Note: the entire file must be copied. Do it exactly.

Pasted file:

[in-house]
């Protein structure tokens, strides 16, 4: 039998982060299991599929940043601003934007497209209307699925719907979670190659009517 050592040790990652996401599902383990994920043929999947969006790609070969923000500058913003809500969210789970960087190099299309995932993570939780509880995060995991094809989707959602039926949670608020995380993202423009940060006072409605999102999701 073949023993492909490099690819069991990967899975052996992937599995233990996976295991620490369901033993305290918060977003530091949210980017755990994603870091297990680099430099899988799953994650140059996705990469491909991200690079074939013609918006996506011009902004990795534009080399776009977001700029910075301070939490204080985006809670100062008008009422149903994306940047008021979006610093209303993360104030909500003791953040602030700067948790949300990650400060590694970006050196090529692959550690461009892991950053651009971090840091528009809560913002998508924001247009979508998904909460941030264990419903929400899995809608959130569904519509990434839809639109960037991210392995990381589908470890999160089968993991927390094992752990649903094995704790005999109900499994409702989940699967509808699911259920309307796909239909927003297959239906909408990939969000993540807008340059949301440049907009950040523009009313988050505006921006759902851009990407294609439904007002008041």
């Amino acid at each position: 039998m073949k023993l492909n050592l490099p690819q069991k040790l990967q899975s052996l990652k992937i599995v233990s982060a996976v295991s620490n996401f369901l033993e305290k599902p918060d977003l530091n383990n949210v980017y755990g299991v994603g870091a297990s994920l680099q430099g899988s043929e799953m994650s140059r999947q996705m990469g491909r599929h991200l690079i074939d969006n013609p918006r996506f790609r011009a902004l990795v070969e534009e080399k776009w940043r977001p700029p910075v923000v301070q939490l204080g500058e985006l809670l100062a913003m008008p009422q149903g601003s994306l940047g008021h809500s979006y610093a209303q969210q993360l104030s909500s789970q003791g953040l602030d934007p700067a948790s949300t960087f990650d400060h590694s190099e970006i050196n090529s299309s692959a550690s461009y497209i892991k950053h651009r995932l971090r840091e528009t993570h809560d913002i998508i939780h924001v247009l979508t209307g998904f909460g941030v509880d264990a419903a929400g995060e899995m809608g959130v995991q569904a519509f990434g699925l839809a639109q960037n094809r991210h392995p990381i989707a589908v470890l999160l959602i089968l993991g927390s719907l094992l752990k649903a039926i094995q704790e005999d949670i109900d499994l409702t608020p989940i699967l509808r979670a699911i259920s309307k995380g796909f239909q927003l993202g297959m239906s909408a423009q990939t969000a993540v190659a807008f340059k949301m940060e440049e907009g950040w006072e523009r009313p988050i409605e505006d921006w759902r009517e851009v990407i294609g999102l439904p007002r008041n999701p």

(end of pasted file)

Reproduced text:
[in-house]
């Protein structure tokens, strides 16, 4: 039998982060299991599929940043601003934007497209209307699925719907979670190659009517 050592040790990652996401599902383990994920043929999947969006790609070969923000500058913003809500969210789970960087190099299309995932993570939780509880995060995991094809989707959602039926949670608020995380993202423009940060006072409605999102999701 073949023993492909490099690819069991990967899975052996992937599995233990996976295991620490369901033993305290918060977003530091949210980017755990994603870091297990680099430099899988799953994650140059996705990469491909991200690079074939013609918006996506011009902004990795534009080399776009977001700029910075301070939490204080985006809670100062008008009422149903994306940047008021979006610093209303993360104030909500003791953040602030700067948790949300990650400060590694970006050196090529692959550690461009892991950053651009971090840091528009809560913002998508924001247009979508998904909460941030264990419903929400899995809608959130569904519509990434839809639109960037991210392995990381589908470890999160089968993991927390094992752990649903094995704790005999109900499994409702989940699967509808699911259920309307796909239909927003297959239906909408990939969000993540807008340059949301440049907009950040523009009313988050505006921006759902851009990407294609439904007002008041």
């Amino acid at each position: 039998m073949k023993l492909n050592l490099p690819q069991k040790l990967q899975s052996l990652k992937i599995v233990s982060a996976v295991s620490n996401f369901l033993e305290k599902p918060d977003l530091n383990n949210v980017y755990g299991v994603g870091a297990s994920l680099q430099g899988s043929e799953m994650s140059r999947q996705m990469g491909r599929h991200l690079i074939d969006n013609p918006r996506f790609r011009a902004l990795v070969e534009e080399k776009w940043r977001p700029p910075v923000v301070q939490l204080g500058e985006l809670l100062a913003m008008p009422q149903g601003s994306l940047g008021h809500s979006y610093a209303q969210q993360l104030s909500s789970q003791g953040l602030d934007p700067a948790s949300t960087f990650d400060h590694s190099e970006i050196n090529s299309s692959a550690s461009y497209i892991k950053h651009r995932l971090r840091e528009t993570h809560d913002i998508i939780h924001v247009l979508t209307g998904f909460g941030v509880d264990a419903a929400g995060e899995m809608g959130v995991q569904a519509f990434g699925l839809a639109q960037n094809r991210h392995p990381i989707a589908v470890l999160l959602i089968l993991g927390s719907l094992l752990k649903a039926i094995q704790e005999d949670i109900d499994l409702t608020p989940i699967l509808r979670a699911i259920s309307k995380g796909f239909q927003l993202g297959m239906s909408a423009q990939t969000a993540v190659a807008f340059k949301m940060e440049e907009g950040w006072e523009r009313p988050i409605e505006d921006w759902r009517e851009v990407i294609g999102l439904p007002r008041n999701p």